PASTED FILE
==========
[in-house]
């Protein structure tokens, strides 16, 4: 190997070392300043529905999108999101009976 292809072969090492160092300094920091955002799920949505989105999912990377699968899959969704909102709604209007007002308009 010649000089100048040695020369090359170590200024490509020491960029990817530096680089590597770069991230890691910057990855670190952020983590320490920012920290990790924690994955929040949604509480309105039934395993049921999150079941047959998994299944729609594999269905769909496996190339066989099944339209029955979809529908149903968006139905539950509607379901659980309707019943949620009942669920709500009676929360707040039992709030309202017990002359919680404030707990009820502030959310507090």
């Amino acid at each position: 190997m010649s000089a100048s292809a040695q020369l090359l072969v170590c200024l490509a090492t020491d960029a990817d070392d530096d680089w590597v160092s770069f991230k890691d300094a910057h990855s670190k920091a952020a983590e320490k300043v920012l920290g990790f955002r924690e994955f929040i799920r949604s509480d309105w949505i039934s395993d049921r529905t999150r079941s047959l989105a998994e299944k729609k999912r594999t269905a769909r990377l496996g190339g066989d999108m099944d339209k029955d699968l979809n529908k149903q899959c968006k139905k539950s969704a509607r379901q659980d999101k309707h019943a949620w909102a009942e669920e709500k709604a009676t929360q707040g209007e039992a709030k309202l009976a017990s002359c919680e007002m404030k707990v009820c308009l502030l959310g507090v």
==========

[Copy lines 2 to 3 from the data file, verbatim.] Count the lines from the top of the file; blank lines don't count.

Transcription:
């Protein structure tokens, strides 16, 4: 190997070392300043529905999108999101009976 292809072969090492160092300094920091955002799920949505989105999912990377699968899959969704909102709604209007007002308009 010649000089100048040695020369090359170590200024490509020491960029990817530096680089590597770069991230890691910057990855670190952020983590320490920012920290990790924690994955929040949604509480309105039934395993049921999150079941047959998994299944729609594999269905769909496996190339066989099944339209029955979809529908149903968006139905539950509607379901659980309707019943949620009942669920709500009676929360707040039992709030309202017990002359919680404030707990009820502030959310507090």
């Amino acid at each position: 190997m010649s000089a100048s292809a040695q020369l090359l072969v170590c200024l490509a090492t020491d960029a990817d070392d530096d680089w590597v160092s770069f991230k890691d300094a910057h990855s670190k920091a952020a983590e320490k300043v920012l920290g990790f955002r924690e994955f929040i799920r949604s509480d309105w949505i039934s395993d049921r529905t999150r079941s047959l989105a998994e299944k729609k999912r594999t269905a769909r990377l496996g190339g066989d999108m099944d339209k029955d699968l979809n529908k149903q899959c968006k139905k539950s969704a509607r379901q659980d999101k309707h019943a949620w909102a009942e669920e709500k709604a009676t929360q707040g209007e039992a709030k309202l009976a017990s002359c919680e007002m404030k707990v009820c308009l502030l959310g507090v």